Once you've done all that, restart Pidgin and it should accept login.live.com. You may need to disable and re-enable your MSN account (in "Accounts->Manage Accounts") if Pidgin doesn't bother trying to connect because it was previously deemed invalid.

I'm sure you could use other tools, or browsers instead of Firefox, to export the certificate... but this approach worked for me. I hope this is helpful until an official fix is released.

komputes (komputes) wrote :

I can confirm having an issue with an MSN account. Pidgin is asking me if I will "Accept certificate from rsi.hotmail.com" This all started at the begining of the week and happens from multiple different internet connections.

Bryan C (bry111) wrote :

To correct my previous comment (https://bugs.launchpad.net/ubuntu/+source/pidgin/+bug/302314/comments/3), the path to place the login.live.com certificate (or any other certificate you want Pidgin to accept per-user) is
~/.purple/certificates/x509/tls_peers/

Sorry for the confusion. I was thinking of /etc/ssl/certs instead. You probably don't want to just dump certificates in there.

To emphasize, making symlinks in your home directory or dumping trusted certificates in ~/.purple are just crude short-term workarounds to avoid accepting untrusted certificates because of a bug. They aren't long-term solutions.

komputes: I haven't had any issues with rsi.hotmail.com, though according to http://developer.pidgin.im/ticket/6680 you might have offline messages that aren't getting through. Apparently MSN uses a different host and a different certificate for offline messages. Until an official fix for Ubuntu is released you could perform the Firefox workaround I suggested above for login.live.com with rsi.hotmail.com, or you could find another way to verify the certificate (there are some instructions on using openssl and a certificate in the Pidgin ticket; it appears to be out of date though), or you could just accept the certificate if you're feeling lucky (though I wouldn't recommend it).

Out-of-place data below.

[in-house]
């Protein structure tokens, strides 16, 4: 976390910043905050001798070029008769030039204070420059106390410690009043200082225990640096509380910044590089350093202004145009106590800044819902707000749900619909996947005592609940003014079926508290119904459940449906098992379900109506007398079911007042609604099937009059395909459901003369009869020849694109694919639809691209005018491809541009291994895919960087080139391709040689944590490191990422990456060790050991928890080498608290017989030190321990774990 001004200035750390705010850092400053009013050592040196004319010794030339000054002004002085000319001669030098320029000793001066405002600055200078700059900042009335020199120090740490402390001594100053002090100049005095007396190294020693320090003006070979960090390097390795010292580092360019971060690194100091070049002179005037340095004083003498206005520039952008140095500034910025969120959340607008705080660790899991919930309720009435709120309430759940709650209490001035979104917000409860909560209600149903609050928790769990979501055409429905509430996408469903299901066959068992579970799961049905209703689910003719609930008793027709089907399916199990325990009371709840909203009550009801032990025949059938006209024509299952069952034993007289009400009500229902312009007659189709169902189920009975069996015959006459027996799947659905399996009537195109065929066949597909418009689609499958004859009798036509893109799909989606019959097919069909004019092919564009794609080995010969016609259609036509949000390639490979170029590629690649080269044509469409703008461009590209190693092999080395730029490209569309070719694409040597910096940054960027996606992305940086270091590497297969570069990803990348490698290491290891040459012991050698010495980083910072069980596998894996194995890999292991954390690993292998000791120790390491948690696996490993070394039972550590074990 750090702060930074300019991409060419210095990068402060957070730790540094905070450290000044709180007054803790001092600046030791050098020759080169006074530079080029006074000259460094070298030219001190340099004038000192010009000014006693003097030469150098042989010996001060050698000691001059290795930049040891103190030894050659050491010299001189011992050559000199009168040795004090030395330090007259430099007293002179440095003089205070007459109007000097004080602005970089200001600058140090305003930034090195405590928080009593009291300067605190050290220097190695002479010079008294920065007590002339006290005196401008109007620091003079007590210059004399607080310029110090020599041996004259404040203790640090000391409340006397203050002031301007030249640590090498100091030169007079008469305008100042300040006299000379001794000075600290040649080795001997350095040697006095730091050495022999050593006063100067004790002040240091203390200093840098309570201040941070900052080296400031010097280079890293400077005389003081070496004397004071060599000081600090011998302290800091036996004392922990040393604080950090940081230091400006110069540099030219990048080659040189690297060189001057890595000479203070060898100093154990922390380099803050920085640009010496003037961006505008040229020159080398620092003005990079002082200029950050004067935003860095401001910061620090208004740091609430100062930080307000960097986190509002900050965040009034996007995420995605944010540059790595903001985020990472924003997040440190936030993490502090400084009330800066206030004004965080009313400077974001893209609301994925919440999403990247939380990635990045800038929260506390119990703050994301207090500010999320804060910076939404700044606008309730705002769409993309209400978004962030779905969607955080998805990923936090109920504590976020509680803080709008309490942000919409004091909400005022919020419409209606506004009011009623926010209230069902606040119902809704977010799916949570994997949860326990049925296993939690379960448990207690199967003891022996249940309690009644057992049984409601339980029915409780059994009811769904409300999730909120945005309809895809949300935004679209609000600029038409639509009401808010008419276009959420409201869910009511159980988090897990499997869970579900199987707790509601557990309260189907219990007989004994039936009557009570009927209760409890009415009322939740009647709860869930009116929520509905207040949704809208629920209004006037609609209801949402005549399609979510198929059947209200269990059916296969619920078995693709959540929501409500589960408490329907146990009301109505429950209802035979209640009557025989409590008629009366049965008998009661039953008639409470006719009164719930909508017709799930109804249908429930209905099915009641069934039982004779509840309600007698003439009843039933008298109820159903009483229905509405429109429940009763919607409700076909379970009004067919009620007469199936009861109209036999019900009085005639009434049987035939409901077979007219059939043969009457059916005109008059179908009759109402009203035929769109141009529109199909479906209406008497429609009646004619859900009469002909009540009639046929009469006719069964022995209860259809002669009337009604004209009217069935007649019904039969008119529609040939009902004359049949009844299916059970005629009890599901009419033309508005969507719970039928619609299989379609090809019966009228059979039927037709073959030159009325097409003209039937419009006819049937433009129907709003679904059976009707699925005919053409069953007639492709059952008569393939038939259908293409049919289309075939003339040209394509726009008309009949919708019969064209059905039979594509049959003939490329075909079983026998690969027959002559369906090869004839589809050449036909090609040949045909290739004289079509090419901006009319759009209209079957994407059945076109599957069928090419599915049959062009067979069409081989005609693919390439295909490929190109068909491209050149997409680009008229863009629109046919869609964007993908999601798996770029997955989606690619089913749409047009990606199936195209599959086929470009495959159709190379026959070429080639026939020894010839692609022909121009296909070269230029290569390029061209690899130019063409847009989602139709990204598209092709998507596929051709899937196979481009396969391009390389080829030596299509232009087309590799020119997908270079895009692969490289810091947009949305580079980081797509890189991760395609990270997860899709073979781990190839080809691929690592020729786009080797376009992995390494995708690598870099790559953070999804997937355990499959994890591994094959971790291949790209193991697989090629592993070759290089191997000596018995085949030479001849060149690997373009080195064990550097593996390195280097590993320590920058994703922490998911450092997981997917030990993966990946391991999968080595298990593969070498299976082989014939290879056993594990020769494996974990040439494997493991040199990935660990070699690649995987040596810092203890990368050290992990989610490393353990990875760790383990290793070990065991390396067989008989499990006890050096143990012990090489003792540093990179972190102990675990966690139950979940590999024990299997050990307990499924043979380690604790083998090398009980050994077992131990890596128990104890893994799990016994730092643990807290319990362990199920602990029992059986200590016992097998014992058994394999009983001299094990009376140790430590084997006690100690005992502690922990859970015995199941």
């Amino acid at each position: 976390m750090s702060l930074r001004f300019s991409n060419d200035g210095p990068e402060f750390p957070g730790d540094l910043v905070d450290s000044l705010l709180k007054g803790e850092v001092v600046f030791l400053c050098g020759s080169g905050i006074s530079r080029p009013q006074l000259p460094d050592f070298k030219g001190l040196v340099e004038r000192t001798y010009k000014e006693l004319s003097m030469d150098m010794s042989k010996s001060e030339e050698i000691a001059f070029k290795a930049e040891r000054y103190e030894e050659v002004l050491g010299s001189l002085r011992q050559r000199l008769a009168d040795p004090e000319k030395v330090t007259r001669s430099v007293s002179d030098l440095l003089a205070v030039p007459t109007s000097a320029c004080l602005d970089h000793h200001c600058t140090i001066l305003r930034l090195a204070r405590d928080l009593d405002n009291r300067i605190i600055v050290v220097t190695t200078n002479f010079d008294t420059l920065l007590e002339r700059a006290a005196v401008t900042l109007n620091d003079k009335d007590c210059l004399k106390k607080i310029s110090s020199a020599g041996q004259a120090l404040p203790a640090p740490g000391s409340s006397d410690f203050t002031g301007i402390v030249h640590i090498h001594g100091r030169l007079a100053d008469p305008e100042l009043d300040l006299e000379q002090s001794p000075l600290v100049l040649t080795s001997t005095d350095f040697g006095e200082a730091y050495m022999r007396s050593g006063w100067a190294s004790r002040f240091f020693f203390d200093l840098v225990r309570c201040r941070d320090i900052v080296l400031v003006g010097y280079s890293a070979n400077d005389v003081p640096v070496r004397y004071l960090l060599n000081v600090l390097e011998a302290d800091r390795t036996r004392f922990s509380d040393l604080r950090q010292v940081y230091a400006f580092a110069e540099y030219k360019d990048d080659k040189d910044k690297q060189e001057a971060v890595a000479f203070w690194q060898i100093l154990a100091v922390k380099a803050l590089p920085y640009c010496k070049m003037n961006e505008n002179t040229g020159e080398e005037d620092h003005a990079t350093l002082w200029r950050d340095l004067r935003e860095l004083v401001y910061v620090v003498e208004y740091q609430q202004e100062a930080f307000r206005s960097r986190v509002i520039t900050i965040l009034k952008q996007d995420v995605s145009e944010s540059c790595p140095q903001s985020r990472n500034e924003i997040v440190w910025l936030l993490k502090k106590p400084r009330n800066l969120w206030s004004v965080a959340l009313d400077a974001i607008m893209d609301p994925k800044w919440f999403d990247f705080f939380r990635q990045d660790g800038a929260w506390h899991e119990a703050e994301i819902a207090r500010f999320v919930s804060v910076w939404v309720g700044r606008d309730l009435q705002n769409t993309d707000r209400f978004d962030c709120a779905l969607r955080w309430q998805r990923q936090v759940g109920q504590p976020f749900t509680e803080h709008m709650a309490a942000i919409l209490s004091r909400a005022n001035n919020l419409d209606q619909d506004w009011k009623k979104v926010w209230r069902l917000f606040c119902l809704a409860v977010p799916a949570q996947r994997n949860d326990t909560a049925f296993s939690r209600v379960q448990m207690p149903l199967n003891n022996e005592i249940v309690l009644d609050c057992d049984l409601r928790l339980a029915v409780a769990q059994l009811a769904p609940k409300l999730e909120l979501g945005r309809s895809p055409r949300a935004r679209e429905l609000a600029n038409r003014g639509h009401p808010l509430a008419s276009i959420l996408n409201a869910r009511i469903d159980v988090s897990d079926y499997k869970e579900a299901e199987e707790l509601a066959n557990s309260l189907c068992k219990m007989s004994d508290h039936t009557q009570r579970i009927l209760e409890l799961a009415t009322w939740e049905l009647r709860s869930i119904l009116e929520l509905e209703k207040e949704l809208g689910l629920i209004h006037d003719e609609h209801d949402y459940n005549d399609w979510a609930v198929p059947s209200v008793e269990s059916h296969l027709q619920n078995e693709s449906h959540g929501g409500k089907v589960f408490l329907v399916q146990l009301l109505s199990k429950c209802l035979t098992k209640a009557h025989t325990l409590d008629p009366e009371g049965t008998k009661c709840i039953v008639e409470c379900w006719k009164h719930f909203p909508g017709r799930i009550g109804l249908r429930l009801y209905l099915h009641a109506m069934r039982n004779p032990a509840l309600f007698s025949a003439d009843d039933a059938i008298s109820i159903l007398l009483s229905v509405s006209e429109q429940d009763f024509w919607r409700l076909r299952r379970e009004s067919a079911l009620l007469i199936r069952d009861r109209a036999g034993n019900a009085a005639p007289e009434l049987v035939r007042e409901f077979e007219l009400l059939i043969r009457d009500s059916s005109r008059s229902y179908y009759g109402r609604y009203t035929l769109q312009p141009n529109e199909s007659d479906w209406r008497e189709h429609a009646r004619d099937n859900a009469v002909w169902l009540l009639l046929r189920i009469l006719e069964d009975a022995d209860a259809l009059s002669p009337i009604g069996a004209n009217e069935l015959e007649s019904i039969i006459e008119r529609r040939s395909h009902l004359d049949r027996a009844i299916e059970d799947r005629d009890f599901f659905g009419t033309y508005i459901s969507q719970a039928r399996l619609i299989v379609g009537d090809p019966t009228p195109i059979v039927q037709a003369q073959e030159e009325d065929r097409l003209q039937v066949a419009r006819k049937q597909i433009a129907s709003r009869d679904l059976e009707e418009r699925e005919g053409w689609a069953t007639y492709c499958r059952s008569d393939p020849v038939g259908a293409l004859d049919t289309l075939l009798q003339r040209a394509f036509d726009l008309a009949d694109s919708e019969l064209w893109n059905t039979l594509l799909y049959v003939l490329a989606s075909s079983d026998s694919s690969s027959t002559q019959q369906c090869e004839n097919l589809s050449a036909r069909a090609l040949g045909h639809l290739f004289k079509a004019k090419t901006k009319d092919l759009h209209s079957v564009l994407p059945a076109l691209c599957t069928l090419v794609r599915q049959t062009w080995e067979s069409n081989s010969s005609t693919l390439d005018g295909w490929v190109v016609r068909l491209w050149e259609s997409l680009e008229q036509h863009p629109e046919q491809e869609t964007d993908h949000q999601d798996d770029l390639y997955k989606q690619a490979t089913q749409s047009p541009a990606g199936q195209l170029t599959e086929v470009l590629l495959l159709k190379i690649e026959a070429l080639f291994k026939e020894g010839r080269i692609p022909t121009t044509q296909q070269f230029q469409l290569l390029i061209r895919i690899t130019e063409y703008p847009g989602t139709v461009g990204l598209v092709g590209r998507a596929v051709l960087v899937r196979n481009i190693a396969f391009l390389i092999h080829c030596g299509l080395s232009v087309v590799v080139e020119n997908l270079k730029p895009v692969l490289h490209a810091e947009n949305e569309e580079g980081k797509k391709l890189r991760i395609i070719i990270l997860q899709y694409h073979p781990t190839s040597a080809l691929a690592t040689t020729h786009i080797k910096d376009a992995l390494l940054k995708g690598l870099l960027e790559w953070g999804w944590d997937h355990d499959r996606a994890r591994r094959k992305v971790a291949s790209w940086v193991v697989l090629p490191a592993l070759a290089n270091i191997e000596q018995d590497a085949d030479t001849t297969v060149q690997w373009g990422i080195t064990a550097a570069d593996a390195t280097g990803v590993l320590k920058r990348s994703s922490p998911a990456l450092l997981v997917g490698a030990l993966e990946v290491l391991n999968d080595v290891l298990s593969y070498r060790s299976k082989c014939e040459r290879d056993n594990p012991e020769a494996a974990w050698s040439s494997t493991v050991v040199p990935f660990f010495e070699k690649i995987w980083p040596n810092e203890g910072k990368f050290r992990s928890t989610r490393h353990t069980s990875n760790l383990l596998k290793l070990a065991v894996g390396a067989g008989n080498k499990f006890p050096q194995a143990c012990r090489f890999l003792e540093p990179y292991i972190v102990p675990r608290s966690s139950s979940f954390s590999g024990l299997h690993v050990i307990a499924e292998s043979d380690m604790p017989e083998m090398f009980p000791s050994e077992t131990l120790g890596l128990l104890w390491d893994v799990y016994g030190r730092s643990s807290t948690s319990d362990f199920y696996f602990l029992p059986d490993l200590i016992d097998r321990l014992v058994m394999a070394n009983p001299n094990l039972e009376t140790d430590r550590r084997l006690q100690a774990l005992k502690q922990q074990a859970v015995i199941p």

Barak Naveh (barak-naveh) wrote :

Hey Bryan, thanks for the workaround.

Bernard_Ivo (bernard-abv) wrote :

Hi, I can confirm I have the same problem connecting to Gtalk for a week already.

Common name: gmail.com
Fingerprint (SHA1): 9f:f8:3b:da:2c:a3:12:55:24:d5:b9:d6:fc:49:69:8f:0a:91:d8:cd
Activation date: Wed Apr 11 20:17:38 2007
Expiration date: Tue Apr 10 20:17:38 2012

Somehow it takes too long to release a fix, will probably try the workaround.

Cheers

tobiasly (tobiasly) wrote :

I would like to add another data point to this issue. I was having the same issue as Bernard_Ivo in that I kept getting asked whether to accept the talk.google.com certificate each time I started pidging. I have a talk.gmail.com certificate in ~/.purple/certificates/x509/tls_peers already so I didn't understand why I was getting the error. Creating the etc symlink in my home directory didn't resolve the issue.

Then I deleted talk.gmail.com cert and restarted Pidgin. It then asked me *twice* about the Gmail cert! Then I realized: I have two Gmail talk accounts (one Gmail, the other Google Apps). I disabled one of the two, restarted Pidgin, and got to warning. I closed and restarted again to verify that I still got no warning.